Review: 'For Here or To Go?', Immigration Headaches Get Lost In Translation

Even before the havoc and chaos unleashed by the current administration's blind groping, immigration policy in the United States was badly in need of reform.  Political rhetoric has associated the subject with illegal immigration and the (mostly imaginary) image of cheap, unskilled laborers crossing the (usually Mexican) border, but the legal immigration system is a mess that's poorly understood even by those people living within it.  It's this Kafka-esque limbo that writer Rishi Bhilawadikar and director Rucha Humnabadkar explore in For Here or To Go?, particularly as it affects the Indian-American community.

Vivek Pandit (Ali Fazal) is a smart young Silicon Valley engineer in the country on an H-1B visa for temporary workers.  And that "temporary" label spreads to apply to everything else in his life.  It's hard to put down roots if you don't know how long you can stay on the ground.  Some, like his co-worker Lakshmi (Omi Vaidya), apply for permanent resident status, but Vivek doesn't try to start that process until less than a year remains on his visa, for reasons the script never really makes clear.

It's a risky position, as his roommate, Ravi (Gaurav Dwivedi), finds out when he goes back to India to get a visa stamp and his sponsoring employer folds, leaving him stranded.  And Ravi's sublessee, Amit (Amitosh Nagpal), is in an even more tenuous situation: on his L-1 visa he can't even apply for a different job while he's in-country.  And when Amit lets his acquaintance Gurmeet (Gursimran Singh) crash in his room on weekends, it opens them all up to suspicion by however you say La Migra in Hindi.

Meanwhile, the other side of the debate is the rising sentiment that maybe highly-skilled Indian workers should return to India to solve problems there.  This is advanced most directly by the founder of Vivek's American company, Vishwanath Prabhu (Rajit Kapur), with the push-back that these workers have had to use American immigration to escape a corrupt system at home in order to succeed in the first place.  The birth-pangs of India as a modern economy are not easily solved, and it's to Humnabadkar and Bhilawadikar's credit that they even bring up the topic to be discussed, but they seem to stop at mentioning its existence rather than truly wrestling with the issue.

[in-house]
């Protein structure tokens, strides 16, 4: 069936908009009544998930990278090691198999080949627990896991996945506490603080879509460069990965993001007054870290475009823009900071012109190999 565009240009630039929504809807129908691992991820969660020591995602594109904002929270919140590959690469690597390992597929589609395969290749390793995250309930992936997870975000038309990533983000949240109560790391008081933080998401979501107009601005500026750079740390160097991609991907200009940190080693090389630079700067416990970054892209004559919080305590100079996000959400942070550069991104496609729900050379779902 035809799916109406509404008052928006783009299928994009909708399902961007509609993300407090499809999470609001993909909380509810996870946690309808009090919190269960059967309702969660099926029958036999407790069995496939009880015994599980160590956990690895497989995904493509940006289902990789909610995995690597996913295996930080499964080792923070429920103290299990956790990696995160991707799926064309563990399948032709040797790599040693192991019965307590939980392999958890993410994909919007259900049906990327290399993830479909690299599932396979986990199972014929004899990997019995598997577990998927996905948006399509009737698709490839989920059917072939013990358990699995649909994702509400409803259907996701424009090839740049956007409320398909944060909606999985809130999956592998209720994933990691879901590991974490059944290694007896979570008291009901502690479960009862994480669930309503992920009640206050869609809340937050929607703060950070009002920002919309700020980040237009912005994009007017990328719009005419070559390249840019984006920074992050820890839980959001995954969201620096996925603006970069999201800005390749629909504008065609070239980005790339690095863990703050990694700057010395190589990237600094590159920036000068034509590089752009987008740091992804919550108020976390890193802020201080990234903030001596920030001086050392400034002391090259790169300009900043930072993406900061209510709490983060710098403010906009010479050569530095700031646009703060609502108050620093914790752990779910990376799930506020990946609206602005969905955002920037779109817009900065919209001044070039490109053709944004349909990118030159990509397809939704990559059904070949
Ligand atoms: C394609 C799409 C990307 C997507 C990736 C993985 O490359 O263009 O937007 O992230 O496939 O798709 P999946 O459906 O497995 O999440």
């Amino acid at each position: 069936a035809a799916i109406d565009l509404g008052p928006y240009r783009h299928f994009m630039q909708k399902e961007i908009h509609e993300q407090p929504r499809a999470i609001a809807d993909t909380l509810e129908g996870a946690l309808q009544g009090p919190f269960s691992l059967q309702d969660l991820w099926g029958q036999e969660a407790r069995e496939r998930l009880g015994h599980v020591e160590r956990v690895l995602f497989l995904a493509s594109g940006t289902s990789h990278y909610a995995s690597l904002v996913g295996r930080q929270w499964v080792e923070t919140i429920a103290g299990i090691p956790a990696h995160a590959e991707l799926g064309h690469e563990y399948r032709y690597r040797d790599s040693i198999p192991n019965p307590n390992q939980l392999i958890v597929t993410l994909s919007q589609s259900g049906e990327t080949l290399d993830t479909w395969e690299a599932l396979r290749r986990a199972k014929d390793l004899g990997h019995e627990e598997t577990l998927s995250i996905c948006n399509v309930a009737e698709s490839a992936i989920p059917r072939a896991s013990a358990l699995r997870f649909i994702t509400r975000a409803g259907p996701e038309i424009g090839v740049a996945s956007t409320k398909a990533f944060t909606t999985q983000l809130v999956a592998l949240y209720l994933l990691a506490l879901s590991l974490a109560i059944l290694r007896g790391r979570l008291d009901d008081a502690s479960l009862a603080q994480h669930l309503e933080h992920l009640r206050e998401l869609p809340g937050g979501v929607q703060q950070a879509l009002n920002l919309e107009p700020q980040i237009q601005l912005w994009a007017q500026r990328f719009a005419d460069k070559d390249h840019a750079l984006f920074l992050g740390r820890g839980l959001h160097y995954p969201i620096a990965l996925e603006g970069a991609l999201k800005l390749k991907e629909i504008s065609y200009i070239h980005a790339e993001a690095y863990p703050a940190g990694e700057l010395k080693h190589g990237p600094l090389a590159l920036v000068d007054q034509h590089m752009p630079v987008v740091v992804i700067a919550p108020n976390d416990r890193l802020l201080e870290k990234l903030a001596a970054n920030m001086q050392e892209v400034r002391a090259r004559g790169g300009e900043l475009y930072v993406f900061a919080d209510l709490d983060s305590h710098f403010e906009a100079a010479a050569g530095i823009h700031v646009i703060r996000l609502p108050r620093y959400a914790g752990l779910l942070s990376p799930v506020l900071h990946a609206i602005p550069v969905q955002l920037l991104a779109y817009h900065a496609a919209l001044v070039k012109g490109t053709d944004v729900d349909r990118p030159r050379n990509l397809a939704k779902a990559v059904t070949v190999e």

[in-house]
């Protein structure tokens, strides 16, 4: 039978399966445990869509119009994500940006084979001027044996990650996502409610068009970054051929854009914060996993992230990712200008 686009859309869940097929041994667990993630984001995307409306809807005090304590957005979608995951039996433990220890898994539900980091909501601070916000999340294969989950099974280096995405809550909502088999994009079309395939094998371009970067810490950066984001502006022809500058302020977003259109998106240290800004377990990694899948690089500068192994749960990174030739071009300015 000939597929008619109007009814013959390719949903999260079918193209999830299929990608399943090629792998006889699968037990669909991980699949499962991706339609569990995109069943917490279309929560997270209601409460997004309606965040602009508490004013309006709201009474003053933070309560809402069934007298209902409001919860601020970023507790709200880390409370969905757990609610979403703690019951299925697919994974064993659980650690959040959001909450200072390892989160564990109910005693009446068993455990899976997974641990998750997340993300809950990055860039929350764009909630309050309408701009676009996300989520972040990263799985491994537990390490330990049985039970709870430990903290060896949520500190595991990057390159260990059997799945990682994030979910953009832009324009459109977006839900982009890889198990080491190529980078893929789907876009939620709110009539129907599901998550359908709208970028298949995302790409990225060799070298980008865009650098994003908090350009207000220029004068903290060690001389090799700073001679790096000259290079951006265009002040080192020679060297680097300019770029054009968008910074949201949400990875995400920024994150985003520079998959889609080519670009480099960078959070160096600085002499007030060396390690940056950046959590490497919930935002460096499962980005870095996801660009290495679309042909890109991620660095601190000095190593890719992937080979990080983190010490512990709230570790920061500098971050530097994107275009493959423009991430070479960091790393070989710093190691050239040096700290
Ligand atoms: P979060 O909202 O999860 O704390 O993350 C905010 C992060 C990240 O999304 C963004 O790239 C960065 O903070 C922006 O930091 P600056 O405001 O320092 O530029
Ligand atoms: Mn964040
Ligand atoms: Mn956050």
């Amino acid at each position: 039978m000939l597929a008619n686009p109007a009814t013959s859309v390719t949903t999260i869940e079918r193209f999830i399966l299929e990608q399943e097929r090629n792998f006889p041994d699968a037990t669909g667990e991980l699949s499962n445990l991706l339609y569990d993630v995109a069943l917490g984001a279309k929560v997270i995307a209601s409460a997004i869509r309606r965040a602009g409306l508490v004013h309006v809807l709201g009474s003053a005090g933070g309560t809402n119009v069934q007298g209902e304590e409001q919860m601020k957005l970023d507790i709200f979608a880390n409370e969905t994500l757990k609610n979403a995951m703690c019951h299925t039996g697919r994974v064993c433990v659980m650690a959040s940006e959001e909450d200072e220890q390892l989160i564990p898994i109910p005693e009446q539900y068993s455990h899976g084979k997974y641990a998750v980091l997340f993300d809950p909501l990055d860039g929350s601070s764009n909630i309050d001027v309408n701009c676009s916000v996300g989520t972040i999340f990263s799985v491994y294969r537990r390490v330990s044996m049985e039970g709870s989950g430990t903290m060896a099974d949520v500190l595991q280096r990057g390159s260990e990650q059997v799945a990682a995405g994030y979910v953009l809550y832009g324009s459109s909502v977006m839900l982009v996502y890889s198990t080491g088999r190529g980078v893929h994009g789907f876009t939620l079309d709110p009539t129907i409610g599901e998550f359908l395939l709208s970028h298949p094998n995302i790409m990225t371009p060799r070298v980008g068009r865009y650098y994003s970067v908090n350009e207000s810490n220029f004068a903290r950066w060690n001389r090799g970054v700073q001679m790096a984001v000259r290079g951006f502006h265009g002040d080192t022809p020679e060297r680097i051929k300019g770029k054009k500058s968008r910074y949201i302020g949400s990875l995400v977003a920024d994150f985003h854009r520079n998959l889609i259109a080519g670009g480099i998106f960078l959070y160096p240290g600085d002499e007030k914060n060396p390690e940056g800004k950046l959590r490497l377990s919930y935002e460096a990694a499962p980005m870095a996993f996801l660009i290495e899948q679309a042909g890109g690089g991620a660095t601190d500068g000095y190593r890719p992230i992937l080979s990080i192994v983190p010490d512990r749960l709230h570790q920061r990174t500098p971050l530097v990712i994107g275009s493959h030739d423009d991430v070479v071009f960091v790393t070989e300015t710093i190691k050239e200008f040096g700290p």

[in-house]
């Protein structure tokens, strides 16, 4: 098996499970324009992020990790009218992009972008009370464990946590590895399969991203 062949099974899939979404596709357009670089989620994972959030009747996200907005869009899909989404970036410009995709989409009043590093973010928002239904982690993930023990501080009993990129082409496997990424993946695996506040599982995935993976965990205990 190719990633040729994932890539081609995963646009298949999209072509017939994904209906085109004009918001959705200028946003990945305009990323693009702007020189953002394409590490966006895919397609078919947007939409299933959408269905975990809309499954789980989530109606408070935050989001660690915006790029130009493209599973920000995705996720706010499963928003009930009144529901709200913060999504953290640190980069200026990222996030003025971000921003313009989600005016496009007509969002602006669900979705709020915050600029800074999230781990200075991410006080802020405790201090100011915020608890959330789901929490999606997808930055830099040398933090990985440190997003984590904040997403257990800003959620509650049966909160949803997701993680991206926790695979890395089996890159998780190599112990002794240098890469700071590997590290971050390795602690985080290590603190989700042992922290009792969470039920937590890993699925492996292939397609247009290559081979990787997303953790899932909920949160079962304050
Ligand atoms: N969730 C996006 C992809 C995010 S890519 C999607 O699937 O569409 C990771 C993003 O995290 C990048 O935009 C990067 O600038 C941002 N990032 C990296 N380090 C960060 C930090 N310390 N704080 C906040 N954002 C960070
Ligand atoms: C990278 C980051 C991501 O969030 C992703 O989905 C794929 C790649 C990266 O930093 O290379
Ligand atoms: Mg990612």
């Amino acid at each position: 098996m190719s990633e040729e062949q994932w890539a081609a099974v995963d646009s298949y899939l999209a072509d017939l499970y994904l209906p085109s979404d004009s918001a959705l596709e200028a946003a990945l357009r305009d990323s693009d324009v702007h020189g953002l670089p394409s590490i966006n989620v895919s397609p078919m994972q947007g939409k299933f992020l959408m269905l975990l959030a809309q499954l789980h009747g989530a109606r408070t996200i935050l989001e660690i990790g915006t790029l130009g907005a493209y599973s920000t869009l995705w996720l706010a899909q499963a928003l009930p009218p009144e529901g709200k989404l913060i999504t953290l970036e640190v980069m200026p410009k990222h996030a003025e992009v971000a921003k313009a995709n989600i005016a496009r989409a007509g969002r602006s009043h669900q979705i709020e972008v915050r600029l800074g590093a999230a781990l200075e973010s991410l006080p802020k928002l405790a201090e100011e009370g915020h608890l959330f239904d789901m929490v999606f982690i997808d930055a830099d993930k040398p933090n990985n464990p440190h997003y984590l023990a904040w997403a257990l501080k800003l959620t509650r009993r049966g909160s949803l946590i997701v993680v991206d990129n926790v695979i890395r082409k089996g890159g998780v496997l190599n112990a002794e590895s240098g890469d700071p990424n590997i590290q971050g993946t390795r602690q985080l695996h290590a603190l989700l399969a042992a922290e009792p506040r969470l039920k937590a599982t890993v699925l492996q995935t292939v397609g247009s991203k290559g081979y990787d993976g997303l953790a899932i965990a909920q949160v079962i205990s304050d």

This superficial treatment carries over to the half-dozen other threads running through the movie.  And the fact that there are so many of them might play into why they each get such glancing treatment.

Of course there must be a romance angle, so we have a love interest in Shveta (Melanie Kannokada), complete with a Bollywood-style dance in the form of a flashmob interrupting their date.  There's also the woman Vivek's mother wants to set him up with, and the woman he declined to marry before leaving for America, now about to marry someone else.  One is Swetha and one Shweta, and I can't recall which is which, which seems to be part of the joke, I think.  The foibles of Dating While Indian were largely captured better by Meet the Patels, but the intersection of these issues with the particular instability of life on an H-1B visa seems like more fertile ground that For Here or To Go? only scratches the surface of.

Not unrelated to that point, Lakshmi is in the closet.  Though he misses his family, he finds it more comfortable to stay in the United States than risk their disapproval.  Again, an entire movie could be spun out of this one premise, but it only gets two or three scenes.

And then there are the weird coincidences.  Though Vivek meets Shveta at a Desi speed dating event, it turns out that she's Vishwanath's daughter, and she's also in a photography class with Lakshmi.  None of which has any actual impact on any plot.  There's not so much as an awkward reveal of the fact that he's dating the daughter of the man telling him that letting his visa expire might not be such a bad thing, and the fact that there might be a conflict of interests doesn't even come up.

This is undoubtedly a perspective and experience that is sorely lacking in our cultural dialogue, and I'm glad to see someone trying to bring it forward.  But at the same time I'm not sure that For Here or To Go? knows what it wants to say on the matter.  Or, indeed, what it can expect from the audience it will reach.

Rating: 2 out of 5